"I thought he [Chris Ashton] did well in the autumn and he enjoys coming back to the club. We know how good he is," said McCall. "He has always been good for us and he was good again today. I think he gets scrutinised more than other players and people look for small incidents rather than looking at his strengths.
"He gets a different kind of scrutiny than everyone else which is unfair. He was superb today, he was superb last week and he's been good for a period of time and people look to criticise him for small mistakes.
English players need Heineken Cup intensity
There has been plenty of talk this week about whether English players will suffer for lack of European rugby. There is no doubt over this, they will. Northampton's match against Leinster was played with a Test-match intensity while others had a chance to play against top-quality opposition. There is still no substitute for the Heineken Cup in domestic northern hemisphere rugby, as Tom May highlighted on Friday for ESPNscrum.
Racing Metro are a shadow of the team they should be. They have quality from one through to 15 but have been terrible in both of their games against Harlequins. This is not meant to take anything away from Quins, they have played well, but Metro had no cohesion on Sunday and put in an error-ridden performance - all this from a team that included Jamie Roberts, Dan Lydiate, Jonathan Sexton alongside internationals from Argentina and France. It's simply not good enough and Quins should have won by more.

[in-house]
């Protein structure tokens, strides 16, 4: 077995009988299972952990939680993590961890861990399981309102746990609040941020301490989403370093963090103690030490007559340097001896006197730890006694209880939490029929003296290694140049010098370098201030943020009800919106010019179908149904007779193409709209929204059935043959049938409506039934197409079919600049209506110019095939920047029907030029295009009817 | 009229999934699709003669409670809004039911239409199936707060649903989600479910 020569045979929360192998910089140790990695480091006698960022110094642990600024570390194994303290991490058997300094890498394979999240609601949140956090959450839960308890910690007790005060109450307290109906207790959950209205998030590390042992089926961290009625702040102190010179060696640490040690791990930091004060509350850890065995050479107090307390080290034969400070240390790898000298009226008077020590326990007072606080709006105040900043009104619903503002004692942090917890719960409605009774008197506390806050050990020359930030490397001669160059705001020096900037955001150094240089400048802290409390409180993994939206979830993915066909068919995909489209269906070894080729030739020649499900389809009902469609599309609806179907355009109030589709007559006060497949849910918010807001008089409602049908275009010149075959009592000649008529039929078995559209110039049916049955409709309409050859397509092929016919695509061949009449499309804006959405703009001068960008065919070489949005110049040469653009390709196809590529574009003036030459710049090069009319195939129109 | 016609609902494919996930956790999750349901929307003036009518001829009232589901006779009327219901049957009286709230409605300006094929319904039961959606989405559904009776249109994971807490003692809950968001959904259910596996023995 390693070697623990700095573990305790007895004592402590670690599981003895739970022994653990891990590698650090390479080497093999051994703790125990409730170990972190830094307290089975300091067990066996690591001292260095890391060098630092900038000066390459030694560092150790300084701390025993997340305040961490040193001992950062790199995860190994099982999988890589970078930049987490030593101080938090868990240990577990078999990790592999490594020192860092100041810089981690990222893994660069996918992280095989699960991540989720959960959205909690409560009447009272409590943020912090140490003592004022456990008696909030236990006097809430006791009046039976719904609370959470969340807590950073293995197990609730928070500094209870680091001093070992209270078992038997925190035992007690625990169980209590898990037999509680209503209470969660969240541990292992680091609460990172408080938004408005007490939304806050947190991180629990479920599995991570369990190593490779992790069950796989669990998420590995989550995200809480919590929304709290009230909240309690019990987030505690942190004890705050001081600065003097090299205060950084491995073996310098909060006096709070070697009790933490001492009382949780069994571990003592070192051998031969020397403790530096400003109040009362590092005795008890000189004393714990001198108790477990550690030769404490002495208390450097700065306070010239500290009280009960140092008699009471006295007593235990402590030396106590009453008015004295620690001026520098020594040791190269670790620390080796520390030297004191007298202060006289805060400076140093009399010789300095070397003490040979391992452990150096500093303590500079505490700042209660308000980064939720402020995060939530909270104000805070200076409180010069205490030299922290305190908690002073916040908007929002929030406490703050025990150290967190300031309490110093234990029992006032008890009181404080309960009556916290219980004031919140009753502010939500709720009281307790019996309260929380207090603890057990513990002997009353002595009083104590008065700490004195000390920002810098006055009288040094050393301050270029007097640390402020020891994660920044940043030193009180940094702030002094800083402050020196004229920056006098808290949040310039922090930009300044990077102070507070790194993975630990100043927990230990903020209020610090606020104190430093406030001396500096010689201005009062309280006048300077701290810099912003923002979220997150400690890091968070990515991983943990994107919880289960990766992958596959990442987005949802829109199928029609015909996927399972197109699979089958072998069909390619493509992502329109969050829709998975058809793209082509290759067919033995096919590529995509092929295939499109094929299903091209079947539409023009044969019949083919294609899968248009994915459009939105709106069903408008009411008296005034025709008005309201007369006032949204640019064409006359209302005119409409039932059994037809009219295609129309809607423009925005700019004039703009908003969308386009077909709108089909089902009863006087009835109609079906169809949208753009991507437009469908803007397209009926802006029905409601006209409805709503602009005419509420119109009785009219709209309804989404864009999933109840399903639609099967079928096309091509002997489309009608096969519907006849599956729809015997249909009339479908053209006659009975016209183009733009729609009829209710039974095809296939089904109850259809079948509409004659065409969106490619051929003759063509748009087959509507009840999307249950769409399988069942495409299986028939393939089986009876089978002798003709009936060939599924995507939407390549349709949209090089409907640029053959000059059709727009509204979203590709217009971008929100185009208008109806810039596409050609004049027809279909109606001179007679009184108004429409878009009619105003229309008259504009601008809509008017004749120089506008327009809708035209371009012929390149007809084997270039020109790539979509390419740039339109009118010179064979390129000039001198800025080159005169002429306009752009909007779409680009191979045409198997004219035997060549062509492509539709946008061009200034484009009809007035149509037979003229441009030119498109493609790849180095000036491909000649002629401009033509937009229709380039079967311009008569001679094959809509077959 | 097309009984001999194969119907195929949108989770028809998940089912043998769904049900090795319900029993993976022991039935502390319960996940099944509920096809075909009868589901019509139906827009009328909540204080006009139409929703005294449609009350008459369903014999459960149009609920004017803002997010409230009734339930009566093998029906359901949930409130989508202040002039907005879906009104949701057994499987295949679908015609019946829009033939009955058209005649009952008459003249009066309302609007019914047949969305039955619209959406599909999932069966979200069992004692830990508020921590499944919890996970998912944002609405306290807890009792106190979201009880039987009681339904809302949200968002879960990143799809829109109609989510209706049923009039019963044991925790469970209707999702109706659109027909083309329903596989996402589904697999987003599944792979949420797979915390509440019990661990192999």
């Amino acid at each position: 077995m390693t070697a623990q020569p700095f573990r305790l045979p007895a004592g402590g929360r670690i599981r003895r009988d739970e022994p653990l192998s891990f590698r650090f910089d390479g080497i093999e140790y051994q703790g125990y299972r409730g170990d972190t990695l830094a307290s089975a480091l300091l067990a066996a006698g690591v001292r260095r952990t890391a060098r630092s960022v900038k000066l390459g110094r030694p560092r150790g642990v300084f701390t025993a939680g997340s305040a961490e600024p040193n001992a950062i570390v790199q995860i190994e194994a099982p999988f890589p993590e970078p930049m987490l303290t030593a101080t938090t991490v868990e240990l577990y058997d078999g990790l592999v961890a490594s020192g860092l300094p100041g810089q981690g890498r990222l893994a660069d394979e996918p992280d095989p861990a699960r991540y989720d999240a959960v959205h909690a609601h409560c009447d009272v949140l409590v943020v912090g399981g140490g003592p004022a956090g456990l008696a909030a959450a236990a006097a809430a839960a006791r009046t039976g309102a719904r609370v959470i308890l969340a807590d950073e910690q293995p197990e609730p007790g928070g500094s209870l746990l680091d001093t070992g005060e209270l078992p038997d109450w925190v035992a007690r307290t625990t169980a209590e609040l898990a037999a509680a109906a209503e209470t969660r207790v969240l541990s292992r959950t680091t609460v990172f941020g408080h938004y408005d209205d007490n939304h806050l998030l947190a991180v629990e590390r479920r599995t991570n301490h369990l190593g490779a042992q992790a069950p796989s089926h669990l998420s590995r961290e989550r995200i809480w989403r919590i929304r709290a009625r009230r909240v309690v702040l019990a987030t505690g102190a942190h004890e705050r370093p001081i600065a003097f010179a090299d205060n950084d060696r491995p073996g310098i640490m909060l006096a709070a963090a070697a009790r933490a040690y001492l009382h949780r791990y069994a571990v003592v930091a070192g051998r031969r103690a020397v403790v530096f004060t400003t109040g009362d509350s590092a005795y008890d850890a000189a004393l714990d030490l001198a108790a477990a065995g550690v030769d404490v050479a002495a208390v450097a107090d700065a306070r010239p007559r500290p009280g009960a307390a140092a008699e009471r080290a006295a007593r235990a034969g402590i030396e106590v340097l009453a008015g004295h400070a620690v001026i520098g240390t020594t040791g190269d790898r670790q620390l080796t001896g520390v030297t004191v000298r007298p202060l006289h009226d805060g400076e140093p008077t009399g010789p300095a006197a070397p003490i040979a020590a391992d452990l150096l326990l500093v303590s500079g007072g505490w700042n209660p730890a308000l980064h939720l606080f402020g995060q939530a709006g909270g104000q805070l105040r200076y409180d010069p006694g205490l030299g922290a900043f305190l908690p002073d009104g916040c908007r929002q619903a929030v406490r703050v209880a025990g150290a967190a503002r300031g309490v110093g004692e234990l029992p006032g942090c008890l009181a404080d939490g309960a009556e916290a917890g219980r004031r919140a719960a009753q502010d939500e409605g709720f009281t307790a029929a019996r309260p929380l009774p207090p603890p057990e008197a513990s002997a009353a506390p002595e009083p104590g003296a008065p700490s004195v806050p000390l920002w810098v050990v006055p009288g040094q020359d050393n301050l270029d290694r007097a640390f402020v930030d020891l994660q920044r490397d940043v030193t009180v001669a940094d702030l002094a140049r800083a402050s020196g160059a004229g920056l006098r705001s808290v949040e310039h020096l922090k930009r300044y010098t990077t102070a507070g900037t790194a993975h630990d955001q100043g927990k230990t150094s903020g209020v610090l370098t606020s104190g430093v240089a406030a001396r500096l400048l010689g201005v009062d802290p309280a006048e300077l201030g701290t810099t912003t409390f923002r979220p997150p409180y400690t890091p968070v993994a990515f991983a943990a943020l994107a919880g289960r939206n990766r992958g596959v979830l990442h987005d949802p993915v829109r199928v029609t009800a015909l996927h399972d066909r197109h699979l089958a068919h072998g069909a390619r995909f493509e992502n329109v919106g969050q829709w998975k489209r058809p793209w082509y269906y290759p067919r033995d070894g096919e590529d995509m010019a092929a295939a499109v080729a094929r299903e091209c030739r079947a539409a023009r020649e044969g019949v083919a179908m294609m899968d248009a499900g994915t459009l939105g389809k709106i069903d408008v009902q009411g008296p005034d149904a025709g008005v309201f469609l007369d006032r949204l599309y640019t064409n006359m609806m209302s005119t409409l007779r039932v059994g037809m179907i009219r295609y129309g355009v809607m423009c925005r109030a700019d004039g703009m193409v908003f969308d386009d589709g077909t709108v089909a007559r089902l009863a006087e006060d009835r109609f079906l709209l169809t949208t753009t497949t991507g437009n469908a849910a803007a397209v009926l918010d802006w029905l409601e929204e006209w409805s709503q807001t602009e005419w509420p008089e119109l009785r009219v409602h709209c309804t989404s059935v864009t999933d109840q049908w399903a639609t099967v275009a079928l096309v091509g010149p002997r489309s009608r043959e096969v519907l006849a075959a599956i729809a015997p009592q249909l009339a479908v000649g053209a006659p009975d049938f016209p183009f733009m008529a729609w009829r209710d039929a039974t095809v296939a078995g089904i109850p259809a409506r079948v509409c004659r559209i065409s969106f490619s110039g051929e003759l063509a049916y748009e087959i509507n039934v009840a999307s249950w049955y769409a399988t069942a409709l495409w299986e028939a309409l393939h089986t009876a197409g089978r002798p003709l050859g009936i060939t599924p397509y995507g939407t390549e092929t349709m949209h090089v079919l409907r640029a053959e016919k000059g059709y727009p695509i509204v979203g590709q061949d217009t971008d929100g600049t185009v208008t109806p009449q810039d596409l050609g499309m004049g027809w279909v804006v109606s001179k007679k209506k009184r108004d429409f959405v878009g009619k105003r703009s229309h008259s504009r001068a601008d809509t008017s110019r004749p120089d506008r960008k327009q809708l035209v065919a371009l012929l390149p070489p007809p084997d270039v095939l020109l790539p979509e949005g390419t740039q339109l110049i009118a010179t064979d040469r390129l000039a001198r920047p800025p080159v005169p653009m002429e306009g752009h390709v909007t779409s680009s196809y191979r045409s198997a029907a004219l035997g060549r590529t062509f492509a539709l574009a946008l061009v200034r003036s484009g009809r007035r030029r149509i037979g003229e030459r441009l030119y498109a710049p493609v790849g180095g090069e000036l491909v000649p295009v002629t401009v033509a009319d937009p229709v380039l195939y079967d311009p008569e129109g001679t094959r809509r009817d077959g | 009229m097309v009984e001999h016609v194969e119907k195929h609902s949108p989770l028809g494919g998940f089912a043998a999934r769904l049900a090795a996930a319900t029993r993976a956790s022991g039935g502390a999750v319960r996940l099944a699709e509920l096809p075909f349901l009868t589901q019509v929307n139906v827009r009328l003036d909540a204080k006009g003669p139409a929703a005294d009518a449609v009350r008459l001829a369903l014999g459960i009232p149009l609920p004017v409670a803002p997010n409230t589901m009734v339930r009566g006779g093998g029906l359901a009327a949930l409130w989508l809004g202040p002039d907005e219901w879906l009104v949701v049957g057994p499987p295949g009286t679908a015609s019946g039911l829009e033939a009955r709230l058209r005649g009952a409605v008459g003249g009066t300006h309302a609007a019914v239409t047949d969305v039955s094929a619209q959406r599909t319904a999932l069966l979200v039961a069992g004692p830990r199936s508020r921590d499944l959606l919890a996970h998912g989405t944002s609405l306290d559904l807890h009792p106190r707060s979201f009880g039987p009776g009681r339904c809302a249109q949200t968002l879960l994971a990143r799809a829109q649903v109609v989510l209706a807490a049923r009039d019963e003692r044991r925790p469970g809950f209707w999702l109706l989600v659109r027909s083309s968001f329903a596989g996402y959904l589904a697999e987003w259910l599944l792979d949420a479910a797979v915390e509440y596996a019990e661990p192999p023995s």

"We were the better team, with emphasis on team, and that's what made the big difference," Conor O'Shea said afterwards. "Racing had four Lions who started the third Test against Australia out there. Money can help, but it takes time."
Cipriani the dominant England fly-half
The form English No.10 at the moment? Danny Cipriani. He is playing superbly for Sale and if he continues in this vein of form then it will be difficult for Lancaster to ignore his claims come the Six Nations. Against Oyonnax he scored twice and finished with a haul of 28 points, a performance that impressed Lions legend Sir Ian McGeechan.
"Can he [Cipriani] get back into the England side? He certainly has the ability to do so," McGeechan wrote in his column for the Sunday Telegraph. "At 26, he is still not too old. If he has got that real desire to do things for the right reasons, I certainly wouldn't discount his being back in the England picture."
Clermont flying under the radar
A four-try win at Parc Y Scarlets is not to be sniffed at. Slowly but surely Clermont are finding some momentum on the European stage after an opening round defeat to Racing Metro. Unlike their Parisian rivals, their array of stars are playing as a collective unit and seem to have a touch of luck on their side.
© ESPN Sports Media Ltd
Tom Hamilton is the Assistant Editor of ESPNscrum.